Club of Rome Salon: Ernst Ulrich von Weizsäcker

Ernst Ulrich von Weizsaecker

My response (spoken freely) to Dialogue between Joerg Geier (Moderator), Prof. Lorenzo Fioramonti and Petra Pinzler , on “Wellbeing” ( “Salon” of the German Chapter of the Club of Rome, Nov 30, 2020):

Thank you, Joerg, for inviting me to respond. I am afraid I feel unable, after the great dialogue between Lorenzo and Petra, to contribute to the discussion about “Wellbeing”. I can only agree with what the two have said.

Perhaps I can offer an observation which I am sure most of you also had: It has become fashionable and chic to complain about a lack of wellbeing; – and blaming the existing politicians for that. And that at a time where consumption, leisure, and media amusement have reached much higher levels than ever before. 

Perhaps I can offer one explanation. It’s the super-competitive mindset that has become dominant in our societies. From the kindergarten age on, we are pressed to achieve. We are constantly expected to deliver more and to compare one self with the “competing” children or adults all the time. That destroys wellbeing!

Behind this, as I see it, is a wrong interpretation of Darwinism. Darwin is understood, chiefly in the Anglo-American world, as saying that ruthless competition is the basis of evolution, meaning it’s a good thing. In reality, Darwin gave his theory of evolution the final shape after his visit to the Galápagos Islands where he found birds, all stemming from finches, having gone through an evolution that would have been impossible in the presence of competing birds from the South American continent. The absence of superior competitors as the condition for exclusive evolution!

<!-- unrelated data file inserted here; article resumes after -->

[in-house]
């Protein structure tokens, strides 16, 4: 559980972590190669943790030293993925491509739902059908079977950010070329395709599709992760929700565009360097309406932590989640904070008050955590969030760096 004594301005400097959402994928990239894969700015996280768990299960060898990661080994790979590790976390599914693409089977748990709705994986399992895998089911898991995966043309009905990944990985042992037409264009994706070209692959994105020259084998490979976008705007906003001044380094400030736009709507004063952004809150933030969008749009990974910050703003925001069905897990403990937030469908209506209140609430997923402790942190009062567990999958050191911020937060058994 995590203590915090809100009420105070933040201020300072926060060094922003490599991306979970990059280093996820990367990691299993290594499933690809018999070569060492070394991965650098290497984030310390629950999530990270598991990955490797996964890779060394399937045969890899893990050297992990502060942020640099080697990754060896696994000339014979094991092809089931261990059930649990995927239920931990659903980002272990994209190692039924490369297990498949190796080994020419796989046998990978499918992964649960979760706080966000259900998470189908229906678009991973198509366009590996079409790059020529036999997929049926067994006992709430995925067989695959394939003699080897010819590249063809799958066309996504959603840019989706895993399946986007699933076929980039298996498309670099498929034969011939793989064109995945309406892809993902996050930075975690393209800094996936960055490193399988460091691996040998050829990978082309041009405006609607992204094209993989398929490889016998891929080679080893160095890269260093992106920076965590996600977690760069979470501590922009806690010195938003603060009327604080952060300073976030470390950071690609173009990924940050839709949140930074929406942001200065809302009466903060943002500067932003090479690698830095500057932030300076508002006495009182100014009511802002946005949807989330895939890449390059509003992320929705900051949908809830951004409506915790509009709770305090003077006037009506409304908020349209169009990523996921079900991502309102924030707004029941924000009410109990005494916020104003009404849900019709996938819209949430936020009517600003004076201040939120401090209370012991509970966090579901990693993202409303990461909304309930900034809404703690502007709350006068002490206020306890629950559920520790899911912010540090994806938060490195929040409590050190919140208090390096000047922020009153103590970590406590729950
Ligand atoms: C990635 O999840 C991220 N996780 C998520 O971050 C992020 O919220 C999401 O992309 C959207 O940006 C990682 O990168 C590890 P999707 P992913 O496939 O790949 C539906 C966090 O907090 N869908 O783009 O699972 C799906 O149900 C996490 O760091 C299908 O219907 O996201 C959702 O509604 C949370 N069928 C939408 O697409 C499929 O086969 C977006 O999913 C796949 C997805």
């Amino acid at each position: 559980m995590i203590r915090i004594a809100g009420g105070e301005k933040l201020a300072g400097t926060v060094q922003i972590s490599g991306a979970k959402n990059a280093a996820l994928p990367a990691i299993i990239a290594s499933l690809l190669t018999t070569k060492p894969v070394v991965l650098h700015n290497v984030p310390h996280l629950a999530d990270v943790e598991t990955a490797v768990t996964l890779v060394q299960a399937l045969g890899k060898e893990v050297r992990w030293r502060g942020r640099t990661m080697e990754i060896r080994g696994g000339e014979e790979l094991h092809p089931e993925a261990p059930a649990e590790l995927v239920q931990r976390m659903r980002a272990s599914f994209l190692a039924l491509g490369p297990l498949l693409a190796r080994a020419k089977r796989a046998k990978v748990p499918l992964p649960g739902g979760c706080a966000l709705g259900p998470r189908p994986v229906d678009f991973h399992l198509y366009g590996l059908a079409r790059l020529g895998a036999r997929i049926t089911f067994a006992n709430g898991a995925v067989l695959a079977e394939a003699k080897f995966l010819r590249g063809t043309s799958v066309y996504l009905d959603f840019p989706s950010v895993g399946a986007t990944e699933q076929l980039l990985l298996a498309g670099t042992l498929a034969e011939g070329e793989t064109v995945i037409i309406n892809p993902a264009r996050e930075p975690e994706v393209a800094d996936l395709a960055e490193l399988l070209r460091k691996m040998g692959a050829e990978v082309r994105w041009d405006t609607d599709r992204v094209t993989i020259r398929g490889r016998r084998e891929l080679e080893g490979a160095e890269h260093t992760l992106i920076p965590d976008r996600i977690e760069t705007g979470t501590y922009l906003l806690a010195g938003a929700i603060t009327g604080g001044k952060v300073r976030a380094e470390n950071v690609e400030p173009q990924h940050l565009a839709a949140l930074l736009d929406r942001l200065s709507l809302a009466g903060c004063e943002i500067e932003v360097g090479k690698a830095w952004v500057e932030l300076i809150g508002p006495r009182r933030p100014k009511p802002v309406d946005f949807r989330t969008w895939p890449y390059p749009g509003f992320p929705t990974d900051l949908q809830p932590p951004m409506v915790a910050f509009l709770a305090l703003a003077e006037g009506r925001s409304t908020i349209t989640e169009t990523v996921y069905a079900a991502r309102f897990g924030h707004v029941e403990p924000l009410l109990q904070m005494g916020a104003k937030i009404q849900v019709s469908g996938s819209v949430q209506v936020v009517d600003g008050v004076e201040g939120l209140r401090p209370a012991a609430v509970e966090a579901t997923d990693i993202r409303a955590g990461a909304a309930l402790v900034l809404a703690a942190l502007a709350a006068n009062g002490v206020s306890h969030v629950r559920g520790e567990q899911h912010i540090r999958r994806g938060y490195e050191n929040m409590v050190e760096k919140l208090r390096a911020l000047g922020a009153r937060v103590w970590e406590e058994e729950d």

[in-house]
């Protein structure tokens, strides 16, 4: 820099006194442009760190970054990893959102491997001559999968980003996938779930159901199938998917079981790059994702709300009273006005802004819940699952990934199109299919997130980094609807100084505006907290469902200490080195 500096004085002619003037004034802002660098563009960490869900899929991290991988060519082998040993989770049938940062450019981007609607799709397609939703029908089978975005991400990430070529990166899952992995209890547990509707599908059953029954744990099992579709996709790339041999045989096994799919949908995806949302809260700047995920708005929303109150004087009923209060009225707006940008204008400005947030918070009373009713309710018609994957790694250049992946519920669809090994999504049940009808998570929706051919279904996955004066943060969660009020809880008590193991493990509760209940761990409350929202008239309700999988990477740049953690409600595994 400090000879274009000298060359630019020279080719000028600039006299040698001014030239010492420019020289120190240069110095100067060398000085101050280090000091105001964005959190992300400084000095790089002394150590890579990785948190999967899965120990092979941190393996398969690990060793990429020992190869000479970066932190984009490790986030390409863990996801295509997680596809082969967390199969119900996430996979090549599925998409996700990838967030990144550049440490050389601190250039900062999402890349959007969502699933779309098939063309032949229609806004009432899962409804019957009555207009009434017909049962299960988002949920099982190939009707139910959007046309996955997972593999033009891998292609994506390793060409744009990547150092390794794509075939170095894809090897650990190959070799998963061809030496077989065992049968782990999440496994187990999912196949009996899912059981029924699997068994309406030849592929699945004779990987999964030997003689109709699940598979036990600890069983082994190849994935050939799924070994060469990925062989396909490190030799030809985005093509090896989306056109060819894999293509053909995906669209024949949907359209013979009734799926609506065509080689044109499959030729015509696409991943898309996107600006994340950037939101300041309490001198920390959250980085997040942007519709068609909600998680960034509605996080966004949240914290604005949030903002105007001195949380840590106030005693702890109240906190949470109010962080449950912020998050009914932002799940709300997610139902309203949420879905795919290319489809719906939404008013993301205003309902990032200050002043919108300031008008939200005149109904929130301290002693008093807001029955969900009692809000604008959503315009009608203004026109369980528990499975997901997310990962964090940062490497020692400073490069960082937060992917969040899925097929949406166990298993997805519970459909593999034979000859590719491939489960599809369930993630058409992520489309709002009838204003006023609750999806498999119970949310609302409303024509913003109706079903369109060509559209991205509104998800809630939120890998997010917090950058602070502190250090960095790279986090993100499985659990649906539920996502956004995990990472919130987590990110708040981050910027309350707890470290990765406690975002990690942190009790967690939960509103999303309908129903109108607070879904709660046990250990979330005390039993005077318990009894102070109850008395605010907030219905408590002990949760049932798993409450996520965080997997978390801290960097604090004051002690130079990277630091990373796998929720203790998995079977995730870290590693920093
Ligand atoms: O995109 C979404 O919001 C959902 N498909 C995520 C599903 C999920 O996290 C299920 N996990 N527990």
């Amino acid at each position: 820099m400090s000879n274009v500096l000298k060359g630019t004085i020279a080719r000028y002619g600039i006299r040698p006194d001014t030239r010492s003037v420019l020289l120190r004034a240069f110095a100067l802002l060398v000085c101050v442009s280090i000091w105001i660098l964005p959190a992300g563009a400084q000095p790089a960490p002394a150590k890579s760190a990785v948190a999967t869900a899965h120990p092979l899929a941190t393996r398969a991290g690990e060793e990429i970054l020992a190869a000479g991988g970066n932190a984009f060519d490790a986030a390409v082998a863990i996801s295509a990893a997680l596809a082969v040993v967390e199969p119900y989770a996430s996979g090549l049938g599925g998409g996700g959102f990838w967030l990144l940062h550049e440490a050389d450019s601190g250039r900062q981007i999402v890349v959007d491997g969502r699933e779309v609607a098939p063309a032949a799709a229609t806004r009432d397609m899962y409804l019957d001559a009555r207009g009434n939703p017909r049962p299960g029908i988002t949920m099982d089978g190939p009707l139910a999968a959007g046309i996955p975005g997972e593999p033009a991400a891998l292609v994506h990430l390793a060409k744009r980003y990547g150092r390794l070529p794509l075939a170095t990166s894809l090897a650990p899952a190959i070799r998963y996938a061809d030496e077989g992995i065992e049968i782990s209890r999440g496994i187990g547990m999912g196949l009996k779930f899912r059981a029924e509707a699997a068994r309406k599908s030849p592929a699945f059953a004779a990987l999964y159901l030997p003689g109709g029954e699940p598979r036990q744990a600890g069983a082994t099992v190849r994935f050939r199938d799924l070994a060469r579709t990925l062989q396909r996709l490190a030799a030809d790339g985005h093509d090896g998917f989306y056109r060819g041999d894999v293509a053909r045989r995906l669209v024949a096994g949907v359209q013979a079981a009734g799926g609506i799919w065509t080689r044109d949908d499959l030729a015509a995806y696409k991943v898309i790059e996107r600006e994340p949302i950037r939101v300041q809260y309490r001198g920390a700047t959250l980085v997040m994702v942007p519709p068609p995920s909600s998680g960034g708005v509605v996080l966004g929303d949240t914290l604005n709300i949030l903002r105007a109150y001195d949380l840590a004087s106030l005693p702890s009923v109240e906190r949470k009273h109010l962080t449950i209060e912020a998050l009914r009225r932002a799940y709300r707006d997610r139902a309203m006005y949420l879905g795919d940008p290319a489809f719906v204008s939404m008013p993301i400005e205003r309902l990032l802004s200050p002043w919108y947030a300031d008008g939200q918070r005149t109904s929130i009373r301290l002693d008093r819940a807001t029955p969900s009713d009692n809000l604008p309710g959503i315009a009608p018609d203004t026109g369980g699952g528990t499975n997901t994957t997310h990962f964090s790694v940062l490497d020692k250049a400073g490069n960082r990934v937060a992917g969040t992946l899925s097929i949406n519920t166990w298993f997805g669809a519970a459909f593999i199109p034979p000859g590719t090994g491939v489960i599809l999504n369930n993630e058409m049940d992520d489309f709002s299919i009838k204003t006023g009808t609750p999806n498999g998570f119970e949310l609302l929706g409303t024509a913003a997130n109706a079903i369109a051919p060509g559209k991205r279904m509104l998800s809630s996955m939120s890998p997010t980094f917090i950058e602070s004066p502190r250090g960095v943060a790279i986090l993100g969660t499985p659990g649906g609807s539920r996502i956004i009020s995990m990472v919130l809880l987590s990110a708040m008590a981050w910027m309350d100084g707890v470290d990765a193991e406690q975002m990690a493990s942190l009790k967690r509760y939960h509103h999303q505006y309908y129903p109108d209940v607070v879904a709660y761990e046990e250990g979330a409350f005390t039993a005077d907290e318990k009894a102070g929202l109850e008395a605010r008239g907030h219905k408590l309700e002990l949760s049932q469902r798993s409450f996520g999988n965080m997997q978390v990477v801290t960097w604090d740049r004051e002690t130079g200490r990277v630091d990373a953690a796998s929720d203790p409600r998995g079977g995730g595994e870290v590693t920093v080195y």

The biological reality is that symbiosis and cooperation between species can be a lot more successful that permanent competition!

What is worse is “Social Darwinism”, conceived of by Herbert Spencer (and later practically executed in a criminal fashion by Adolf Hitler and his gang). Social Darwinism means ruthless competition as the basis for social evolution. 

It reminds me of a book by the American author Mary E. Clark, an anthropologist. In her book In Search of Human Nature she considers the early evolution of humankind since the Stone Age and says (in short) that those communities survived which learned and perfected cooperation instead of competition. That’s the opposite, so it seems, to the brutal, and primitive competition ideology. I sense that we in Continental Europe enjoy an advantage over the Anglo-American world where Social Darwinism is seen as a “law of nature”.